LAUSD moves to streamline how schools are rated, making it easier for parents to compare and evaluate them
Laura Greanias | March 28, 2018
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Los Angeles parents will get a simpler way to evaluate and compare schools, if a plan by three LA Unified school board members is passed next month that gives schools a single score or rating based primarily on student achievement and growth.
It’s been five years since the Academic Performance Index, which ranked California schools on test scores, was discontinued as the state developed its new school rating system, the California School Dashboard. But the color-coded grid has been criticized by parents and advocates as complicated and confusing.
Like the dashboard, Los Angeles’s new rating system would incorporate a range of inputs, but each LA school would end up with a single score.
The rank could be a number or a letter grade, said board Vice President Nick Melvoin, and there are benefits to both, “but we want this to be community driven. We don’t want to be too prescriptive as a board. We want to work with community groups rather than the board creating the system.”
The resolution, published Wednesday by LA Unified, will be introduced next Tuesday and voted on the following week at the April 10 board meeting. It is sponsored by board members Kelly Gonez, George McKenna, and Melvoin.
“As we’ve heard from parents at the board meeting public comments, they are asking, ‘How are you going to support our schools that need it the most?’” said Gonez, and this resolution “is making sure that important information gets into the hands of parents.”
Gonez called the resolution a “first step” to finding the “best way to help struggling schools and increase our transparency” as a district. “Before you can help, you need to know which schools are struggling and in which areas.”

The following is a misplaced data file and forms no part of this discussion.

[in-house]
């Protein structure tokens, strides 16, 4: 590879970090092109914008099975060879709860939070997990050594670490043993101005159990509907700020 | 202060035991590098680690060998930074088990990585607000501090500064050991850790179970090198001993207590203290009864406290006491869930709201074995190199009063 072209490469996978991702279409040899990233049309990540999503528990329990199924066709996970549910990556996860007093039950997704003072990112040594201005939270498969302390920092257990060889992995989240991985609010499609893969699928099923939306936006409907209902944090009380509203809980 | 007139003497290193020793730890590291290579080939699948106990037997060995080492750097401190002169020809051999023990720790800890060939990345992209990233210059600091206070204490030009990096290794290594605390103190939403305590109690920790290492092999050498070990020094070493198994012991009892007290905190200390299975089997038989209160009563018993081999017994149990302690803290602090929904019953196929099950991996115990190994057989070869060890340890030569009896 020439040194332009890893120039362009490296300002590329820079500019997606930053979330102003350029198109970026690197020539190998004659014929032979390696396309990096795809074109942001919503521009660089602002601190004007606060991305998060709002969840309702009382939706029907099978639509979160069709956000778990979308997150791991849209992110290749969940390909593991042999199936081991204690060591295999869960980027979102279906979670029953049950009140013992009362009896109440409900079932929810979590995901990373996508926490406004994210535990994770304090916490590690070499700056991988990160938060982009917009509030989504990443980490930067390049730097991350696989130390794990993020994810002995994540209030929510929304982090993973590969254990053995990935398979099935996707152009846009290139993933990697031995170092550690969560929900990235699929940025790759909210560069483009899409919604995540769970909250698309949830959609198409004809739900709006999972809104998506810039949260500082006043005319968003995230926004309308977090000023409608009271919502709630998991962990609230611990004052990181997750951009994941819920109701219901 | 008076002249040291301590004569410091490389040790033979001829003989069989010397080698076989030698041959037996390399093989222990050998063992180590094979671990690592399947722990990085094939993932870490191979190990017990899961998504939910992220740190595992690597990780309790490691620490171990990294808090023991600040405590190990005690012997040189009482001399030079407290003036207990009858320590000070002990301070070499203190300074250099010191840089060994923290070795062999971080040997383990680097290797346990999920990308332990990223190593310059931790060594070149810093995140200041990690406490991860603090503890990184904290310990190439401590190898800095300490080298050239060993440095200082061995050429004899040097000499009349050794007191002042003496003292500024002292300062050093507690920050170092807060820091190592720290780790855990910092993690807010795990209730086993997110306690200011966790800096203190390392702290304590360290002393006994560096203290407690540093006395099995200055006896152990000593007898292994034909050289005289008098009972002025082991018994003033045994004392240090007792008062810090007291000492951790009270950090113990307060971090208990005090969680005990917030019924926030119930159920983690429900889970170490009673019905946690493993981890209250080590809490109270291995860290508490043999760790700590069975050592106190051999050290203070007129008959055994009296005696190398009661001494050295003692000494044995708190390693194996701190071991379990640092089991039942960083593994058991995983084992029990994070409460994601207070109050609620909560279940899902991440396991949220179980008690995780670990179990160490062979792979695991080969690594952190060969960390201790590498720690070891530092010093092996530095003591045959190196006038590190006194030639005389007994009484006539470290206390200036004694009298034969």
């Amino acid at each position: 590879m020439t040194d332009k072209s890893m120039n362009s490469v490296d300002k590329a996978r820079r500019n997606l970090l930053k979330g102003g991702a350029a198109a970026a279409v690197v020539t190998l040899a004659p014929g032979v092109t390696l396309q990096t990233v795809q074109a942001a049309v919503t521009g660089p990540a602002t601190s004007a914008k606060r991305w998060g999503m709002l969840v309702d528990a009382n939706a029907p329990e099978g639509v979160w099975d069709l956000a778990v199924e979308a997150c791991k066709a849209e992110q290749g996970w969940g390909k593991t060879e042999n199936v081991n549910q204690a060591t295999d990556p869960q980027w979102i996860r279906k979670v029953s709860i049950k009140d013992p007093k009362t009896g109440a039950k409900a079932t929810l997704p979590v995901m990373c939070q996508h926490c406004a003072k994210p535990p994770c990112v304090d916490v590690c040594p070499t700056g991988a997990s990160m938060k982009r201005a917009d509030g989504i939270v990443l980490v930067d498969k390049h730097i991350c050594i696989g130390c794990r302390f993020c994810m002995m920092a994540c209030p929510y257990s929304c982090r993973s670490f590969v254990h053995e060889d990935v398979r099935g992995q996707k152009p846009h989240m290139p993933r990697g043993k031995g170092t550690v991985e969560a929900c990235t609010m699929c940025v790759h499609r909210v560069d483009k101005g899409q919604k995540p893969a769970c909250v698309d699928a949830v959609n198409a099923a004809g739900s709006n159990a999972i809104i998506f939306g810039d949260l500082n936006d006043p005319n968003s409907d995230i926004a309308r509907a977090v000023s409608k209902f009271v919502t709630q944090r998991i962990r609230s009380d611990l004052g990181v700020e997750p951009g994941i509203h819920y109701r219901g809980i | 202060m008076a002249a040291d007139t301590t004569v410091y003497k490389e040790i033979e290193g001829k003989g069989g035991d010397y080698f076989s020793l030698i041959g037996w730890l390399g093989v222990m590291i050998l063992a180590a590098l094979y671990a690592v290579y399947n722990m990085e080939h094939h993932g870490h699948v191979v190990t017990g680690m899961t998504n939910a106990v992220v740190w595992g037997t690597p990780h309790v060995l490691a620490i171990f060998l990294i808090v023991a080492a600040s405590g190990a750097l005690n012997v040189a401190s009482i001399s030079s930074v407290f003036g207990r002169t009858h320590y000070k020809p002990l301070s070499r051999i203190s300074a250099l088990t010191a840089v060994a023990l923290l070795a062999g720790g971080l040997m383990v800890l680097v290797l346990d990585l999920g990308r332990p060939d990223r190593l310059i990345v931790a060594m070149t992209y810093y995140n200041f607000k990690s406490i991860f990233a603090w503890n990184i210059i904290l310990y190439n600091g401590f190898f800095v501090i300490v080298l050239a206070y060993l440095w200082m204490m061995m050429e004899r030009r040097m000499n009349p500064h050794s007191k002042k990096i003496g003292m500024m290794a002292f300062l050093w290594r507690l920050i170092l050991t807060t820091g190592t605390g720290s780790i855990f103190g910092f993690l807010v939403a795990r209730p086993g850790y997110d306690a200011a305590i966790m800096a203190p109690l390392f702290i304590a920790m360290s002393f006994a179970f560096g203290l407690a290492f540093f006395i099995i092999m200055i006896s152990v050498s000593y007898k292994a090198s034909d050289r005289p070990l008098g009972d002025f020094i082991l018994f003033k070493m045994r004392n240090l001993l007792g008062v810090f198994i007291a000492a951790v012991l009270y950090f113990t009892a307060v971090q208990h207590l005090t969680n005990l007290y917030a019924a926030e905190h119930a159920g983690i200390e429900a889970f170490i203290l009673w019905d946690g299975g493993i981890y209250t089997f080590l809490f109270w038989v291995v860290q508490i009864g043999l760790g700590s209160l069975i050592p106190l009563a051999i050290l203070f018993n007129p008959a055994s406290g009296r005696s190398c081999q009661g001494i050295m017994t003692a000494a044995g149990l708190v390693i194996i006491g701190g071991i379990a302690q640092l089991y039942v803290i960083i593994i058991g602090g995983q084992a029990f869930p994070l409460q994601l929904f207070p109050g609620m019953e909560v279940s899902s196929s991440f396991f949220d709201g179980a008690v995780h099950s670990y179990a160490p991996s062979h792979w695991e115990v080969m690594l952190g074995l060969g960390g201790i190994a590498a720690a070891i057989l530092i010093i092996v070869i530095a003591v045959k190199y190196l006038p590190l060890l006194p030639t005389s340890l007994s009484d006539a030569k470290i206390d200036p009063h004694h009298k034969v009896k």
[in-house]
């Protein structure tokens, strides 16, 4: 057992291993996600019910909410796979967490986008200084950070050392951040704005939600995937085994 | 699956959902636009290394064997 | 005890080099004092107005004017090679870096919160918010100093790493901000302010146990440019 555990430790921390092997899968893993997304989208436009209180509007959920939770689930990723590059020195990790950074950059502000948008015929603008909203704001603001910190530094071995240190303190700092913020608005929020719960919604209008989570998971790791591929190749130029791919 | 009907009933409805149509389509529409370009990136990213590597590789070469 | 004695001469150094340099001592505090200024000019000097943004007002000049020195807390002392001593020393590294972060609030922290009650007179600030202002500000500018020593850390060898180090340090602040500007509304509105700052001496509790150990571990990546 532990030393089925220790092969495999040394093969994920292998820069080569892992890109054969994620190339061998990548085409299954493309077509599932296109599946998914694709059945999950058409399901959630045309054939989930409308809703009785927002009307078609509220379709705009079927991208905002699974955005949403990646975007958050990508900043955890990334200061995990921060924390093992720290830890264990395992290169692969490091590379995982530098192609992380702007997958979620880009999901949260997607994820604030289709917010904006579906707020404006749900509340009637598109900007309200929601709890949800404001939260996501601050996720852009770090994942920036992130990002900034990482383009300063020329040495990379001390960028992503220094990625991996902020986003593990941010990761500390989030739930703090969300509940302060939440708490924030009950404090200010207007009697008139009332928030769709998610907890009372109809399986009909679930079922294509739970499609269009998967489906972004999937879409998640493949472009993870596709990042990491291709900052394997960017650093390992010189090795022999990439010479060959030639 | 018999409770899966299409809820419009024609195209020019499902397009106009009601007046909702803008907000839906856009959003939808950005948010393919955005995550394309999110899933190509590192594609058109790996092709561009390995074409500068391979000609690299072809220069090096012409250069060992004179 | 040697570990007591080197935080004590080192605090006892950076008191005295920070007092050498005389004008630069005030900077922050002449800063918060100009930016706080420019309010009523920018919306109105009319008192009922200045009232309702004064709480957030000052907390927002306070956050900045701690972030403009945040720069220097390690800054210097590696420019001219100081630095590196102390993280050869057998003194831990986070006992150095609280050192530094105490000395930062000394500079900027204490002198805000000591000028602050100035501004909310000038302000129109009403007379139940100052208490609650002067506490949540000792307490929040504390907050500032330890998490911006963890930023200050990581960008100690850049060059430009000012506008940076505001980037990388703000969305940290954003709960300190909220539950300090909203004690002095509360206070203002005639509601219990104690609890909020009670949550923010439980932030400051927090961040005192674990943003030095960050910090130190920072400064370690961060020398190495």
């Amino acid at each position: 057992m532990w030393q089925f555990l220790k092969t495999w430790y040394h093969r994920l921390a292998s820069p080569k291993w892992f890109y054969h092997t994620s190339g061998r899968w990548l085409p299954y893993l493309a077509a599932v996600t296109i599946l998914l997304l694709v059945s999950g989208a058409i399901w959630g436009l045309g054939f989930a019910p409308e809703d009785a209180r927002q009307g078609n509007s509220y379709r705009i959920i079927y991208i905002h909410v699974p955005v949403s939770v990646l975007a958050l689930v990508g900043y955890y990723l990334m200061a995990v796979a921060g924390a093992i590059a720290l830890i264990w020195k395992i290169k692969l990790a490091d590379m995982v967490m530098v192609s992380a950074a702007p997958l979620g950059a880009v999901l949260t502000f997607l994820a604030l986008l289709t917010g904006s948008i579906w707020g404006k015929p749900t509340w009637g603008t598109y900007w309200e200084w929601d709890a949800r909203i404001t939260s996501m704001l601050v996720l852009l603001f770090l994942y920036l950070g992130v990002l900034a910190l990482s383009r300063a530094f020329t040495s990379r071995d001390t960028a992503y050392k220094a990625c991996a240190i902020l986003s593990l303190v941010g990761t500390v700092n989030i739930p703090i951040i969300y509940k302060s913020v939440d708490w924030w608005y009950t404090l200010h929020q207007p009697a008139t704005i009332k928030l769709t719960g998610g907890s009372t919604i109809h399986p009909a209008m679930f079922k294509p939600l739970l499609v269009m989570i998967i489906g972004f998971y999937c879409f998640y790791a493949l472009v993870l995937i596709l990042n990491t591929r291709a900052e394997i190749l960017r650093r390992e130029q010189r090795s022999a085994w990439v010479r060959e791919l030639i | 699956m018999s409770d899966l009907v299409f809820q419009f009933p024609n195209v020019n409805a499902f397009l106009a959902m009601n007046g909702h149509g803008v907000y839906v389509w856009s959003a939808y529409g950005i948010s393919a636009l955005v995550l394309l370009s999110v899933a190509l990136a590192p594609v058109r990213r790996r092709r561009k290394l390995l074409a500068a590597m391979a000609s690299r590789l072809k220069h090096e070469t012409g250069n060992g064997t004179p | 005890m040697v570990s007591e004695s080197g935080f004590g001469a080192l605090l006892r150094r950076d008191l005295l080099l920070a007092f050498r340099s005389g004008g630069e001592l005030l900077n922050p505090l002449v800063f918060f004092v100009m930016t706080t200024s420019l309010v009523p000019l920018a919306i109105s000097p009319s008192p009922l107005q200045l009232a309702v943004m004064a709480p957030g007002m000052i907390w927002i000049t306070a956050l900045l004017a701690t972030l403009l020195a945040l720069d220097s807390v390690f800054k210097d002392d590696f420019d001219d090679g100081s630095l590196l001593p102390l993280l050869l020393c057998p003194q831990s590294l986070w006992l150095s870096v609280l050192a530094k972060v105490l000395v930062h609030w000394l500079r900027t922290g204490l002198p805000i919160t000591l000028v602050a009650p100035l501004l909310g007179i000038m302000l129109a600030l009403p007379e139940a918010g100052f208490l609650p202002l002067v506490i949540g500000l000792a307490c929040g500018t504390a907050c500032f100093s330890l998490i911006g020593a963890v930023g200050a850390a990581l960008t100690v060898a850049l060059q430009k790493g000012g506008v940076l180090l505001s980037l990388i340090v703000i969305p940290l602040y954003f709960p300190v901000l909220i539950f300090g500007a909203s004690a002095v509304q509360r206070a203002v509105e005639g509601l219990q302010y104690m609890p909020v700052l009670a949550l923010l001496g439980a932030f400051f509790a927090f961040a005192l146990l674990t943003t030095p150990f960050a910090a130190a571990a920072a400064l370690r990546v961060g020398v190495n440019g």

The next step will be how to get those schools help. “The details will be worked out as part of the working group process,” Gonez said, including community feedback.
Seth Litt, executive director of Parent Revolution, which along with Teach Plus has given guidance to the state on the importance of an overall quality rating for schools, praised the LA board members’ move.
“The creation of a school report that provides the public with clear and comparable school information, including overall ratings, is an important step for Los Angeles,” Litt said. “With greater transparency and greater understanding of how our students are doing educators and families can work together to improve opportunities for students. It is also heartening to see LAUSD succeed where state leadership has failed, and listen to the voices of families who have been asking for clear information on their neighborhood schools for years.”
Melvoin, who has heard plenty of complaints about the state’s dashboard, said he hopes the state will follow Los Angeles’s lead. “The more nuanced and complicated the dashboard becomes, the less useful it is to parents,” he said.
“We are taking it upon ourselves to be a good example. Maybe the state will look at its largest school district and decide” to do the same. He said the board members have been studying how other school districts help parents assess and compare schools, including Denver and Indianapolis.
“I’m hoping we can do something that we don’t even see in other districts,” he said.
Significantly, Los Angeles’s rating system would also include “an interactive tool so parents can adjust the criteria for what they want for their own kids,” Melvoin said, “something that’s not being done elsewhere.” For instance, “If the system has 100 criteria, parents could rate priorities to get a summative rating.” So “let parents unlock the system and if they want to weight arts at 20 and sports a 5 and parent input at 7,” they can adjust how a school’s rating comes up. “This would be a way for schools that are focusing and improving certain areas … to show what they are doing well.”
Katie Braude, executive director of the grassroots parent organization Speak UP, said, “We are really excited this is happening. It’s a really great first step to getting all schools held to the same standards and understanding how schools and students are performing. It gives parents an opportunity to make good choices.”
A school report card could “shine a light on things we don’t have any information on at all,” Braude said, such as “looking at teaching staff, how long teachers have been at a school, how frequently they are evaluated, how many substitutes a school has for a year, how many must-place teachers are on staff. All of that can be highlighted but not necessarily be part of the performance grade.”
She added, “I think parents will be really excited to see how their schools are are performing compared to their neighbors’ schools. There’s just no good information available right now, and the state isn’t providing that.”